Eugene Pronin, an independent advisor from the Russian Federation, mentioned that natural gas has a great future in powering heavy vehicles, taxis and public transport, as well as short-range and long-range commercial vehicles. He emphasized the important fact that at a price range between diesel and gas of approximately 20%, investing in such vehicles grants profitability. He also gave a detailed overview of the current state of the natural gas market in transport at the global level and in the European Union, which is improving every year.
Detlef Weissling from Uniper said that it is possible to get EU funds for infrastructure development, based on well-prepared projects, such as Uniper’s. Uniper received 10 mil. euros to build 14 filling stations and a complete LNG chain as a part of the LNG Blue Corridor project. He said that he expects a large expansion of new filling stations in Germany in the next 5 years, but administrative difficulties in getting a permit to build the LNG-CNG station which prolong the process for a year and a half or more are creating obstacles in speeding up the construction, in spite of big plans. He also noted that different countries are promoting LNG as a motor vehicle fuel. For example, France taxes diesel, which goes in favor of gas, while Germany taxes gas less as a fuel and by 2027 will exempt truck drivers from tolls and will provide 30% tax reliefs for buying gas powered trucks.
Alexey Gnatyuk from Gazprom Export spoke about the current situation on the gas market and noted that Russian exports to Croatia reached 2 billion m3 last year. In the new gas year (2019-2020) Gazprom Export expects to export 194-204 billion m3 to Europe. He particularly emphasized the changing trend in the increasing utilization of LNG terminals in Europe, which has reached 52% in the first two quarters of this year in contrast to 28% in 2018, proving that high terminal utilization is possible and will play a significant role in the future. According to the latest data, the LNG share on the EU market will increase from 12% up to 20%. Gas prices have currently dropped by 25.5% compared to ones of the same period last year which dropped to $182.9 per thousand m3. Mr. Gnatyuk believes that the underground storage will be one of the factors of stability and security of supply.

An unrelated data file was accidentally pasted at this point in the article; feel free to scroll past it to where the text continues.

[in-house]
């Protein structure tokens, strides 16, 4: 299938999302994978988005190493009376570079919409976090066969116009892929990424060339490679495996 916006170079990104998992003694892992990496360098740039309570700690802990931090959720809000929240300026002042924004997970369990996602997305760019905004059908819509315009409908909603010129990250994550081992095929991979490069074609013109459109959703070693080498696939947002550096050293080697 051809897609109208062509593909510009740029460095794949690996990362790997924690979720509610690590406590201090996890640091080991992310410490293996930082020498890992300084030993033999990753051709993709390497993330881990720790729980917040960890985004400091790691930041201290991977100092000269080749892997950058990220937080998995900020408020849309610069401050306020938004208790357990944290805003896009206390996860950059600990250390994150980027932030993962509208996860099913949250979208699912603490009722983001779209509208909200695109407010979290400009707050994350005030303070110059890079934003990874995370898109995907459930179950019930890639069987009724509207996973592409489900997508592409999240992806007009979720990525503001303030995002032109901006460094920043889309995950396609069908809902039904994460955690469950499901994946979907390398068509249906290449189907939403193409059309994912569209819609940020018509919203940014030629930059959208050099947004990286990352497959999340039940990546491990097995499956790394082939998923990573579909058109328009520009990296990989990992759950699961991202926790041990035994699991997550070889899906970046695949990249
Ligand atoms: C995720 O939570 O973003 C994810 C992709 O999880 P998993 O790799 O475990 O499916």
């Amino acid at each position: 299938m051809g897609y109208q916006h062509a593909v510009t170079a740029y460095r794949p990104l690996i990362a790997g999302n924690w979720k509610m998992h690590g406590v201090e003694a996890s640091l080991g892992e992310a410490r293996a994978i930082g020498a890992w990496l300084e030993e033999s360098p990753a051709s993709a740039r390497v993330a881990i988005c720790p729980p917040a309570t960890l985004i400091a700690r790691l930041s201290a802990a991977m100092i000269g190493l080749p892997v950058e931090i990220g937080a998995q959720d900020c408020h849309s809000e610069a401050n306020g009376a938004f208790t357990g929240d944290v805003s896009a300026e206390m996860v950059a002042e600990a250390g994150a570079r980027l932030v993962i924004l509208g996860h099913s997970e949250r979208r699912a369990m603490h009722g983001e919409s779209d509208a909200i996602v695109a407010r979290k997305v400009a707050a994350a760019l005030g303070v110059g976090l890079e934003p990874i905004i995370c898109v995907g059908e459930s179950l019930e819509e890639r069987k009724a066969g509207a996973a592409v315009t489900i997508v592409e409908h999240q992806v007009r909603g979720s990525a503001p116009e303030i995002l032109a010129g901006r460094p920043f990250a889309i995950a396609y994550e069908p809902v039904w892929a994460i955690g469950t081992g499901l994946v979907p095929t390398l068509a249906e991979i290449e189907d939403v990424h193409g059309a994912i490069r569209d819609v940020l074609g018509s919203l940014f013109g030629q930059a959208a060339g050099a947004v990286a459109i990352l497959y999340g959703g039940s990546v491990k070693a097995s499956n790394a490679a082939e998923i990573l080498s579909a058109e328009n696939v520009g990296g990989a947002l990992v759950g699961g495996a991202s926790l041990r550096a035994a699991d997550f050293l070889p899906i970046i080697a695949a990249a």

Marko Hodalic, MSc, from the representative office of Iveco S.p.A., Belgrade, presented the latest technological advances of LNG trucks and their prospects compared with diesel trucks. Mr. Hodalic believes that filling stations are the key to the further expansion of LNG trucks, because they are of the highest quality in terms of combustion emissions, which makes them environmentally friendly.
Igor Culjak from ZET – Zagrebacki elektricni tramvaj, briefly introduced the audience with the history of the use of CNG buses in Zagreb and functionality and efficiency in their work so far. The buses have so far proved to be great at running smoothly and without malfunction.
Igor Grozdanic, MSc, from the Croatian Chamber of Economy stated that the Republic of Croatia is facing a very big challenge – to reach the EU target of 14% of renewable energy sources in transport by 2030. We are nominally only at 1.3% (and in reality below 1%). He emphasized the importance of biogas in decarbonizing the transport sector and the entire gas sector. He also stressed the importance of natural gas in transport as a significant measure for reducing problematic energy intensity and reducing emissions. In the end, he concluded that without natural gas in transport, with the lowest participation rate of 5% by 2030, it would be difficult to reach the set goals and plans for reducing emissions and problematic energy intensity. Therefore, the subsidy policy must also change. A very small amount of 300 mil. kunas, which are paid as environmental taxes for motor fuels to the Environmental Protection and Energy Efficiency Fund, remains and only a small proportion is intended for cars and filling stations for electric vehicles and gas.
At the end of the round table, the conclusion was expressed by the majority of those present that without infrastructures and subsidies for transport companies and public transport in cities and in the local governments (municipalities), the use of natural gas in transport will not be able to grow and the consequences will be felt in a few years.
Upon the end of the program, the caravan visited the ZET natural gas filling station in Podsused and then continued its journey to Slovenia.